Blue Wahoos Sign Beloved Bat Boy, Rally To Beat BayBears

In farewell series between teams, Blue Wahoos create special night

Wade Vadakin, right, the Mobile BayBears' beloved bat boy, joins with Blue Wahoos president Jonathan Griffith, after announcement Saturday at Hank Aaron Stadium that Vadakin will join Pensacola's team. (Bill Vilona)

By Bill Vilona, Senior Writer / Pensacola Blue Wahoos | August 11, 2019 7:36 AM

A smile enveloped his face, along with prideful joy as Wade Vadakin was presented a Pensacola Blue Wahoos jersey Saturday at Mobile's Hank Aaron Stadium.

The gesture by Blue Wahoos president Jonathan Griffith signified Vadakin's new future working in professional baseball.

After being the beloved bat boy of the Mobile BayBears since the team arrived in 1997, their exit after this season won't include another sad finality.

Vadakin, who turned 40 this year, a man who has battled his way in life since being born with congenital brain-stem damage and visual impairment, along with diabetes since he was 13 months old, will become the Blue Wahoos new batboy next season.

The on-field presentation preceded the Blue Wahoos' 8-5 win Saturday night in a game featuring 21 hits and three lead changes.

"It's going to feel bittersweet," Vadakin said, during an on-field interview with WKRG News 5 sports anchor Robby Baker, one of the Blue Wahoos new corporate partners this season. "On one hand, it sucks saying goodbye to Mobile, saying goodbye to Hank Aaron Stadium, a place I called home for 22 years.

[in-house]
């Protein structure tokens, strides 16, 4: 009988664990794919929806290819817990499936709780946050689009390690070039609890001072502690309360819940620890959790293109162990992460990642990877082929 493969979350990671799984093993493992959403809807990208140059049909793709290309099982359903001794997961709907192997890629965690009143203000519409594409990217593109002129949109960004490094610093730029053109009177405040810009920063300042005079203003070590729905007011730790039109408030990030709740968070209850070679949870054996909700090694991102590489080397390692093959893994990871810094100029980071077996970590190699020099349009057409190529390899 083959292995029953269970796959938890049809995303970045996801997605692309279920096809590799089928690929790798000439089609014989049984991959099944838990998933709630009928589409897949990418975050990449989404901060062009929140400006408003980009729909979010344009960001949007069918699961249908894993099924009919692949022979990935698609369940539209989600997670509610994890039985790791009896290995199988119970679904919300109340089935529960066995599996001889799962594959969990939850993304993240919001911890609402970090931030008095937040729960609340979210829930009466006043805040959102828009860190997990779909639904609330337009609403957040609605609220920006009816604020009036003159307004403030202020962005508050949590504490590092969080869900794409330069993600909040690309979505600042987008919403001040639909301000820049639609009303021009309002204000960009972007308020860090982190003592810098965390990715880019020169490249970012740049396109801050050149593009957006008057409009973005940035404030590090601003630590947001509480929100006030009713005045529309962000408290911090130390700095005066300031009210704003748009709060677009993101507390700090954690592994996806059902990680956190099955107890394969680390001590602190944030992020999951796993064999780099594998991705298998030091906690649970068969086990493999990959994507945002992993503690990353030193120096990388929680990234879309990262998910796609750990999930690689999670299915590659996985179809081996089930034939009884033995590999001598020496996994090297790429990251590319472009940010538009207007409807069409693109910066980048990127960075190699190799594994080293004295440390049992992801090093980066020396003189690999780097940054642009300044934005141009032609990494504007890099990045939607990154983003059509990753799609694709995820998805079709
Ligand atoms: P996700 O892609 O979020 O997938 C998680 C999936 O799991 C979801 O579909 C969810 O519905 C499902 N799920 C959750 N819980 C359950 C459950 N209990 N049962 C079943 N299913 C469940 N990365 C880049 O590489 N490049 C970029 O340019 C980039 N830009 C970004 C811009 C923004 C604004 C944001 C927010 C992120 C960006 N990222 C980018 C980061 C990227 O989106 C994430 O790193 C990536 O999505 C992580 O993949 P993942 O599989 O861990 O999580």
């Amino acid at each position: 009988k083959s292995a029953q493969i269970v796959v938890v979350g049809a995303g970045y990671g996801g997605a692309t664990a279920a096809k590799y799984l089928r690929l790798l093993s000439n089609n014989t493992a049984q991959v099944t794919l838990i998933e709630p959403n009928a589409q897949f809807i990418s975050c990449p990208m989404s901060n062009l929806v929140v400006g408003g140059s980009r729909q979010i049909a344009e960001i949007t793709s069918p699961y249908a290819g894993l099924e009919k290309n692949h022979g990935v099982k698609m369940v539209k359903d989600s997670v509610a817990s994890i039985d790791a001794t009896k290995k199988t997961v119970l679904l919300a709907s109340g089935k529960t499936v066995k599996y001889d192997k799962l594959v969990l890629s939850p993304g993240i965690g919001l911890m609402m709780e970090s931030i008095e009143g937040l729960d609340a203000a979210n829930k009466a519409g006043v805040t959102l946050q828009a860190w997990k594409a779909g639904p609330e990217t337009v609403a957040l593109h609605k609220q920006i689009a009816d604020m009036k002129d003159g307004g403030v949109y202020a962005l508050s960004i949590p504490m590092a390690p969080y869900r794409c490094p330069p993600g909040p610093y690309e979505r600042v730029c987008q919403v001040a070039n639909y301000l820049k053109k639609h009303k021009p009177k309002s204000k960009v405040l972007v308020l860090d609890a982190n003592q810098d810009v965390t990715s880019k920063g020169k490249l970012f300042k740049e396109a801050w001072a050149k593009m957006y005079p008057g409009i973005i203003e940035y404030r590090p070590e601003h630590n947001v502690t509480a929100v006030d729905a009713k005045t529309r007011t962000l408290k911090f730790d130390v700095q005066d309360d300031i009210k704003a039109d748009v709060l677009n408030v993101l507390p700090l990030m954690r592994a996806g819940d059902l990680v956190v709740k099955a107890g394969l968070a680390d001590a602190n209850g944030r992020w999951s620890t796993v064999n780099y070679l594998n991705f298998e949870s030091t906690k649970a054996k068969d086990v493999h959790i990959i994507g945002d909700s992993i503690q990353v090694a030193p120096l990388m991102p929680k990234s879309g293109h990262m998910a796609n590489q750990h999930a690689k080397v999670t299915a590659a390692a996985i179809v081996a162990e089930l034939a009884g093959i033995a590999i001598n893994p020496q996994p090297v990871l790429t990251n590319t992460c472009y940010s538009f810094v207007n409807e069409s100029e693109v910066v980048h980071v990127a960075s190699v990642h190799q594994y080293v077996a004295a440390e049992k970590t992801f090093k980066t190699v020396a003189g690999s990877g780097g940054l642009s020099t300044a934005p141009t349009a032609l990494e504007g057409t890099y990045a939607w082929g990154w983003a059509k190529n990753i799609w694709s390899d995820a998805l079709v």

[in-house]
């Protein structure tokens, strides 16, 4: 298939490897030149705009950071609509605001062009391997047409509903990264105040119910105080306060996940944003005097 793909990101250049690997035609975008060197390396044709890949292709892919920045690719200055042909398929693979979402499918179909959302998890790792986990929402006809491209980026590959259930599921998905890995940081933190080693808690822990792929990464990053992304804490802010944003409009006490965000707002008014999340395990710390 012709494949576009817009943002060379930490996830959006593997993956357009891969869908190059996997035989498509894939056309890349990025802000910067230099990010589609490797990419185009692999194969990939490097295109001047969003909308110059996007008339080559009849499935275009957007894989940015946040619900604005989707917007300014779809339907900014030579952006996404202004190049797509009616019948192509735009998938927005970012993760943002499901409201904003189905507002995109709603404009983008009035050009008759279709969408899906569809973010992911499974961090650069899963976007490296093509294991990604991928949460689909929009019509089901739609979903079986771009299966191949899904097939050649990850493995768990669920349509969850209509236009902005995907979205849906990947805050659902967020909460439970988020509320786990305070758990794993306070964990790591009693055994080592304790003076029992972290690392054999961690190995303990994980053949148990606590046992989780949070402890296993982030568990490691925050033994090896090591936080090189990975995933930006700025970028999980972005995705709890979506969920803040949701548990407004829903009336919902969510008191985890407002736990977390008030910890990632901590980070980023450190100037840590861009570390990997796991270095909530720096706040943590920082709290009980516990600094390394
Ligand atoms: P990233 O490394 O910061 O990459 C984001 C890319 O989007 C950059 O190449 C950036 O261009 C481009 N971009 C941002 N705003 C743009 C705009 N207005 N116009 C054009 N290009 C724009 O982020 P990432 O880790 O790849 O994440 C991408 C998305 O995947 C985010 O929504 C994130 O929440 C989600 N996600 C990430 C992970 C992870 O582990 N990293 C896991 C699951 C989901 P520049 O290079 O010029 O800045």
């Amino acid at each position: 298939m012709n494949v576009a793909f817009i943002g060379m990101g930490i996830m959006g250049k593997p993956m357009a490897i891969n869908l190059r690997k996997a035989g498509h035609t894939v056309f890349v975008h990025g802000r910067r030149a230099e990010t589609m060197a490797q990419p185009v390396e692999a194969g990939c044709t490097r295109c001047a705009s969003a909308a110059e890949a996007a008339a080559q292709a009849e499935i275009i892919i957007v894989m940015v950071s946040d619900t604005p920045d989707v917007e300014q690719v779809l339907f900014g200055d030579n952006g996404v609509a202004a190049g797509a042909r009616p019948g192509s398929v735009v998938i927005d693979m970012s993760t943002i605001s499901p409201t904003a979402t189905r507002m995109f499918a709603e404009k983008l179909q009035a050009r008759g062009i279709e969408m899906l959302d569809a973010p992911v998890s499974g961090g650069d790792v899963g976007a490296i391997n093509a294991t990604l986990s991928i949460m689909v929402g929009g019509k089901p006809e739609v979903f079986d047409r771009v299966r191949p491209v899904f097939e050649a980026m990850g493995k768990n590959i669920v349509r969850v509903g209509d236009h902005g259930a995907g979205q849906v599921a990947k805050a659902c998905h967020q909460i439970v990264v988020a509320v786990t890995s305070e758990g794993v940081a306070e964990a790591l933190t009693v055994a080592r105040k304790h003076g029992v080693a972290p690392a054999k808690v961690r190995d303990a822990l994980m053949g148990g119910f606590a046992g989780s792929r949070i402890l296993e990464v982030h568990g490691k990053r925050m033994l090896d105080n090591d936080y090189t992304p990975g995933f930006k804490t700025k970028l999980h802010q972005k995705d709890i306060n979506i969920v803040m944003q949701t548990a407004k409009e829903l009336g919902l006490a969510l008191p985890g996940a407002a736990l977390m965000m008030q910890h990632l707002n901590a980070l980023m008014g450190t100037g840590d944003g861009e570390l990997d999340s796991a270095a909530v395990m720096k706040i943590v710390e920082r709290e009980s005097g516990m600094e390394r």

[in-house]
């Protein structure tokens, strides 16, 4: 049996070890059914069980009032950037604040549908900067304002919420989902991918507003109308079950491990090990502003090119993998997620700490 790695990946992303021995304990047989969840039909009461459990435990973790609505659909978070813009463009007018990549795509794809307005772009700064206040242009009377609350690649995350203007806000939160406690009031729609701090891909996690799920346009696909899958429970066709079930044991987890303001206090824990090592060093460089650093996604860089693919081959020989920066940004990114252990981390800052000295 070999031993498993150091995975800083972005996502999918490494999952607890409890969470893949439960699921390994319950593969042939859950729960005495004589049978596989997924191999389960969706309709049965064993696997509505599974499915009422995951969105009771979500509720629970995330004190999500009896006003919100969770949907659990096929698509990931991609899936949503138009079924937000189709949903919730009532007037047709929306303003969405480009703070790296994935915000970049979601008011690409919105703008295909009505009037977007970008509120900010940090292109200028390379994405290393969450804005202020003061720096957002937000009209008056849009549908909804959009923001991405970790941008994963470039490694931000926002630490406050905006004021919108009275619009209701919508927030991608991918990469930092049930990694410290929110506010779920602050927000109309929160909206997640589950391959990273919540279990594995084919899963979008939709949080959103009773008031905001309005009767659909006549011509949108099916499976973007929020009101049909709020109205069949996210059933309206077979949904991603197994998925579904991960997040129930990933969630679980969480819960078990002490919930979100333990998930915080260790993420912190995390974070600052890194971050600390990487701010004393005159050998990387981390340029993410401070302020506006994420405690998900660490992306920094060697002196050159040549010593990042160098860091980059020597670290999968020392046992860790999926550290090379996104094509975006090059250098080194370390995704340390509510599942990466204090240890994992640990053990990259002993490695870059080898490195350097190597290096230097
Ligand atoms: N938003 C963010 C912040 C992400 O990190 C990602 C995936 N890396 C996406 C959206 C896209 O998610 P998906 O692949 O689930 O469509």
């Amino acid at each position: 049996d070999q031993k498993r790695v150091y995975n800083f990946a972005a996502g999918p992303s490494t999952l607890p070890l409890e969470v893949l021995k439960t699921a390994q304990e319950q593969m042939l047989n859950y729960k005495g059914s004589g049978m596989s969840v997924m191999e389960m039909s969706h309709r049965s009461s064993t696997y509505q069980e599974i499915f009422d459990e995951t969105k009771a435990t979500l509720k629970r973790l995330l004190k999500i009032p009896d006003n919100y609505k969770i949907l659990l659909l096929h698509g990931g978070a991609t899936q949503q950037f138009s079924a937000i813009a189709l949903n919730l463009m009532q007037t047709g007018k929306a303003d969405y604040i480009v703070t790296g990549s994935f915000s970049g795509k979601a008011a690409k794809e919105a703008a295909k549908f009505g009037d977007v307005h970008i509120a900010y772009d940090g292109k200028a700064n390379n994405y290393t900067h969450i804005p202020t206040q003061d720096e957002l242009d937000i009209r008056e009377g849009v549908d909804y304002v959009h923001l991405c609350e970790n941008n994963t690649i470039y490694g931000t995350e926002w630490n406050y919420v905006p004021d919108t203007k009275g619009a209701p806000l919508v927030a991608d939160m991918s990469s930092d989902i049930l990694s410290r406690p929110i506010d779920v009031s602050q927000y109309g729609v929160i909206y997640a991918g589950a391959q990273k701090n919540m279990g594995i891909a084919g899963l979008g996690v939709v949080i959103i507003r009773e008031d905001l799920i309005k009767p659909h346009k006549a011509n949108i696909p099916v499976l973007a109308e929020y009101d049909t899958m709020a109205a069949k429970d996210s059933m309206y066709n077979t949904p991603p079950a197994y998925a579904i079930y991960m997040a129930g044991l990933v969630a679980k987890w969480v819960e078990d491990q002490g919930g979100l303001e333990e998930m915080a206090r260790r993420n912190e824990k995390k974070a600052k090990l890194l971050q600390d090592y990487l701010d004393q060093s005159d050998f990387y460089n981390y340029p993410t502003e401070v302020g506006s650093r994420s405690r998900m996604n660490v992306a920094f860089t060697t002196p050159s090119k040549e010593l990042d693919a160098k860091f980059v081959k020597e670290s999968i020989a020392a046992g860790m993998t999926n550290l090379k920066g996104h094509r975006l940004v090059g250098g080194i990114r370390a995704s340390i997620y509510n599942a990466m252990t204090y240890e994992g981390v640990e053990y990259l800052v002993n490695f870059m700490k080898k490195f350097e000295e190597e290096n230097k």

"On the other hand, it's exciting begin part of a new team, being with a new organization, being with new players."

Vadakin, who lives with his parents, Jeff and Kit in Fairhope, was hugged by BayBears' manager David Newhan, and players in their dugout, after he signed a standard of values contract that all Blue Wahoos team employees sign when hired.

Officially titled the BayBears "Director of On-Field Operations," Vadakin is known for "riding the bull" -- pretending to be on horseback when he picks up bats following BayBears' run-scoring plays. He's been welcomed in warm ways by Mobile fans and players during the team's 22 seasons.

In 2014, Vadakin had cancer. Through chemotherapy treatments, he beat back the disease.

He has his own locker in the BayBears clubhouse. He was feted with a key to the city by Mobile's former mayor in 2012 after working his 1,000th game. He has a letter of commendation displayed at the National Baseball Hall of Fame in Cooperstown, N.Y.

"It meets our mission," Griffith said. "We always seek to improve the quality of life in Pensacola, and in this case, we feel we're able to do that with Wade. Once we knew Mobile was going to leave (as franchise) and knowing that Wade had been at our ballpark (as visiting batboy) and has been here (Hank Aaron Stadium) since day one, it came up in conversation.

"We talked about what is Wade going to do without baseball and it became one of those things where we said we wanted to make sure he still has baseball and he's still around baseball enjoying something he loves."

The emotion-tugging scene was part of a keepsake moment the Blue Wahoos created amid this farewell series against the BayBears. Sunday will be the final time these teams will ever play. The future of the 6,000-seat Hank Aaron Stadium, honoring one of baseball's all-time greatest players, is uncertain.

The BayBears are transferring into a new franchise, the Rocket City Trash Pandas, where that team will play next season in a new, $46 million, 7,000-seat stadium in Madison, Ala., located near Huntsville. There will be no professional baseball next year in Mobile.